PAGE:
Space & Innovation

$9 Million Fine for Green Coffee Bean Deception

The manufacturer of a coffee bean extract promoted on 'The Dr. Oz' show has been fined $9 million for false claims and deceptive practices. Continue reading →

It seems that magic beans only exist in fairy tales.

Following consumer complaints and a June 2014 congressional hearing, the Federal Trade Commission (FTC) has taken action against the manufacturer of a green coffee bean extract heavily promoted by Dr. Oz on his popular television show.

According to the FTC Lindsey Duncan, an officer of a company called Genesis Today, Inc., made deceptive and unsubstantiated claims about weight loss products as guest on "Dr. Oz" and elsewhere.

TV Medical Show Claims Not Backed by Science

This is not the first time that the credibility of both Dr. Oz and Duncan has been challenged when it comes to claims made about the coffee bean extract. In October 2014 the coauthors of the one and only study that supported the weight loss claims repeated by Oz retracted it:

"The sponsors of the study cannot assure the validity of the data so we, Joe Vinson and Bryan Burnham, are retracting the paper."

With the "scientists" disowning their research, public pressure built and the FTC took action.

A press release earlier this week from the FTC noted:

"Lindsey Duncan and the companies he controlled have agreed to settle Federal Trade Commission charges that they deceptively touted the supposed weight-loss benefits of green coffee bean extract through a campaign that included appearances on ‘The Dr. Oz Show', ‘The View', and other television programs. Under the FTC settlement, the defendants are barred from making deceptive claims about the health benefits or efficacy of any dietary supplement or drug product, and will pay $9 million for consumer redress."

Jessica Rich, Director of the FTC's Bureau of Consumer Protection, added that "Lindsey Duncan and his companies made millions by falsely claiming that green coffee bean supplements cause significant and rapid weight loss. This case shows that the Federal Trade Commission will continue to fight deceptive marketers' attempts to prey on consumers trying to improve their health."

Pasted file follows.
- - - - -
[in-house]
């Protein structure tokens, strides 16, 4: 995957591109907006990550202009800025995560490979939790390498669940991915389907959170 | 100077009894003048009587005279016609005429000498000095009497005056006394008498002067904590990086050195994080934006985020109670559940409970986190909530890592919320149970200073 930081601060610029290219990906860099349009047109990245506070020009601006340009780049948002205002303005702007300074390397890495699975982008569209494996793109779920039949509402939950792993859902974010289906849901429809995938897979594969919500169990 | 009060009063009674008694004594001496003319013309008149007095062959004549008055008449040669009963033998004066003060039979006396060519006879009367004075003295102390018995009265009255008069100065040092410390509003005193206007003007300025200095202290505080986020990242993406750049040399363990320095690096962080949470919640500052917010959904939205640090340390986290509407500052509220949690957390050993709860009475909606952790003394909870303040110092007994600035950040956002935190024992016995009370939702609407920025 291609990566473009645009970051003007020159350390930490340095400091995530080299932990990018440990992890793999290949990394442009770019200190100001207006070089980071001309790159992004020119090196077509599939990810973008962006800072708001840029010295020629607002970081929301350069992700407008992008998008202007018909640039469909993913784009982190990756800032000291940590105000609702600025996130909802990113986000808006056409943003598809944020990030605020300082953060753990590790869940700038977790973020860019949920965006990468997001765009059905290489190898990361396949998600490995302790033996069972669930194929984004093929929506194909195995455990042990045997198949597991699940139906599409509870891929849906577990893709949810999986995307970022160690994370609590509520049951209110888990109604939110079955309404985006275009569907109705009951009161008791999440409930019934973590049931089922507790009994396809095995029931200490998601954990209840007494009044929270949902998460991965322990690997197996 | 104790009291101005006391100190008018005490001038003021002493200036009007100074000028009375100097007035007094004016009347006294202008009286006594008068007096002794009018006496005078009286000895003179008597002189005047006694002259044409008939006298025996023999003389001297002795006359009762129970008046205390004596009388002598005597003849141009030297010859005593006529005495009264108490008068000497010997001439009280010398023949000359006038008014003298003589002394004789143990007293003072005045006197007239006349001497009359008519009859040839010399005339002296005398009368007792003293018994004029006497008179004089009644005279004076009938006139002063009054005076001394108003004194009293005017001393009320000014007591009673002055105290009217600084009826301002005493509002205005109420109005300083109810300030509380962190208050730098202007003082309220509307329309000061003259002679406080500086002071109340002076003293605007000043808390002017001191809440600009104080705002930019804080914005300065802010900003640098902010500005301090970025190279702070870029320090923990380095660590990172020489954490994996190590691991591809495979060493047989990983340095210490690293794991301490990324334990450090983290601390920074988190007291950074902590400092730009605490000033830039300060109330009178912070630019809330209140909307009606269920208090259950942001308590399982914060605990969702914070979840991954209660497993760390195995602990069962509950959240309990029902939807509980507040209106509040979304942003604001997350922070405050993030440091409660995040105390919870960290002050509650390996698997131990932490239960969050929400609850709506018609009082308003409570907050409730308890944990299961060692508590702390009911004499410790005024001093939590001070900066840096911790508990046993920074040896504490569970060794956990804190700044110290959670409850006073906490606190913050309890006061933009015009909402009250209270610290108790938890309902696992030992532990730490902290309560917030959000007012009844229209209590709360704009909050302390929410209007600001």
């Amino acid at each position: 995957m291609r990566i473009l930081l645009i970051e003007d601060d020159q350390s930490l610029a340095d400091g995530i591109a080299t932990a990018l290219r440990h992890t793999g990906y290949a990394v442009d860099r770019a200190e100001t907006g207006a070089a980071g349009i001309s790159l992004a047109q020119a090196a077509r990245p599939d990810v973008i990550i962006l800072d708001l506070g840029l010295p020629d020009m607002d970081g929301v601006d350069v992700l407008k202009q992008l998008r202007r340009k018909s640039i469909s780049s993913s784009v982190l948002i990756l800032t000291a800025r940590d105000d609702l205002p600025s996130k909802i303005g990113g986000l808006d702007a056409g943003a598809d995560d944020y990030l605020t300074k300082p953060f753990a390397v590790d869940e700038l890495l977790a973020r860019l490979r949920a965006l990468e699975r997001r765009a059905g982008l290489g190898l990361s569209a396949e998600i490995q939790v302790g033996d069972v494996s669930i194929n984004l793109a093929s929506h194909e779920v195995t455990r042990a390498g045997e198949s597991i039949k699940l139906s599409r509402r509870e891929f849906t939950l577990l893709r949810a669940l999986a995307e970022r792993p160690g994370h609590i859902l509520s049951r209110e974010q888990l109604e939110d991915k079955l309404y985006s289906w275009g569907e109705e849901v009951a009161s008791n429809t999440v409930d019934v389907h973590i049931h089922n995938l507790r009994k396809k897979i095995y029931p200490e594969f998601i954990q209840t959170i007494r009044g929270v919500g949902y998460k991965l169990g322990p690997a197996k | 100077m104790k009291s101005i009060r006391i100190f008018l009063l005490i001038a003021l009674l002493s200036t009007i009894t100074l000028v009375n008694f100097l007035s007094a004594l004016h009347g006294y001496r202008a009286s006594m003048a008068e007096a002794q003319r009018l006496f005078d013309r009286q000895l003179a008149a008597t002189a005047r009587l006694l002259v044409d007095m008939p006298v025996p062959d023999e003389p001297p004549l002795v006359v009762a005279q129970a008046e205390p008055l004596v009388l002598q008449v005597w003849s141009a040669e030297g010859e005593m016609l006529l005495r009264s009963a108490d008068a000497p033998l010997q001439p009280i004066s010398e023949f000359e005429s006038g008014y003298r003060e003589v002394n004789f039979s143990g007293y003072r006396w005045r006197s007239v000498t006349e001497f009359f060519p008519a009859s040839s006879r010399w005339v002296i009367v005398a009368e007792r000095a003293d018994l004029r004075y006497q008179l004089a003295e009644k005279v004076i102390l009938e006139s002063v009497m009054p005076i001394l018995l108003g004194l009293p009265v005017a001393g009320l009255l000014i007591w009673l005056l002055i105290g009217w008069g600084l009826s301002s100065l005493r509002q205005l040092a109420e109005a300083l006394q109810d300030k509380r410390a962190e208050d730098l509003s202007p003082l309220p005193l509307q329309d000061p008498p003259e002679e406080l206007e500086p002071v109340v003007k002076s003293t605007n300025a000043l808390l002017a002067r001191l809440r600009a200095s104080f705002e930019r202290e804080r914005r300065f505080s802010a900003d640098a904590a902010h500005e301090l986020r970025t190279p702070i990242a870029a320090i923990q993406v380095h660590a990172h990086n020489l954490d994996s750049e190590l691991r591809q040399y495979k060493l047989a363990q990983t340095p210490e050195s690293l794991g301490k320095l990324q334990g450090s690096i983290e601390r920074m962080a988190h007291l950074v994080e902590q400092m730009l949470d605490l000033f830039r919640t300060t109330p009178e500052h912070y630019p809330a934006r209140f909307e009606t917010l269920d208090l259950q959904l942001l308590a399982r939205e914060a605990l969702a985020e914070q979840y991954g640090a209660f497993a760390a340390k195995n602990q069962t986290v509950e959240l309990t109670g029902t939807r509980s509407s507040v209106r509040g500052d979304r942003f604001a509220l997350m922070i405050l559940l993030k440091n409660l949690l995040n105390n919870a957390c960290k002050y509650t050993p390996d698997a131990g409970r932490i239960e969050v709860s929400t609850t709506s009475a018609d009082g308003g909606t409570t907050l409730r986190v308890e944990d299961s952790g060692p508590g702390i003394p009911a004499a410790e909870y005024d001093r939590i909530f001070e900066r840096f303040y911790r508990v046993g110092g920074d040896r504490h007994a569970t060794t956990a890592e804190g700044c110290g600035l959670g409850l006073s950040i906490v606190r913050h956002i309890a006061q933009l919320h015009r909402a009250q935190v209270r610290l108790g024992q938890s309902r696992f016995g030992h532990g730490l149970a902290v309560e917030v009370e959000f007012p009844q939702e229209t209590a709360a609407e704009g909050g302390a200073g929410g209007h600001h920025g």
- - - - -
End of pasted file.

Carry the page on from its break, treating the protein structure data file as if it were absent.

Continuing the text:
This Diet Linked to Longer Life For Women

According to the FTC, the deception that Duncan and other company spokesmen engaged in included appearing on television shows portraying themselves as independent nutrition experts and consumer advocates without disclosing that they were paid to promote green coffee bean extract and other supplements. The full settlement can be found on the FTC web site.

False and deceptive claims made by Dr. Oz, Lindsey Duncan and others about green coffee beans are only the tip of the iceberg. A study in the December 2014 "British Medical Journal" analyzed the medical advice given on TV talk shows and found that many of the claims are unproven or unsubstantiated.

The researchers examined health and nutrition claims made on "The Dr. Oz Show" and "The Doctors" to see if they were supported by studies in the published, peer-reviewed literature. The researchers found that "For recommendations in ‘The Dr. Oz Show,' evidence supported 46 percent, contradicted 15 percent, and was not found for 39 percent."

Therefore less than half the time the advice Dr. Oz was giving was based in science. Hopefully some of the $9 million fine will be used to help educate the public about media literacy and be skeptical of weight loss miracles and fairy tales.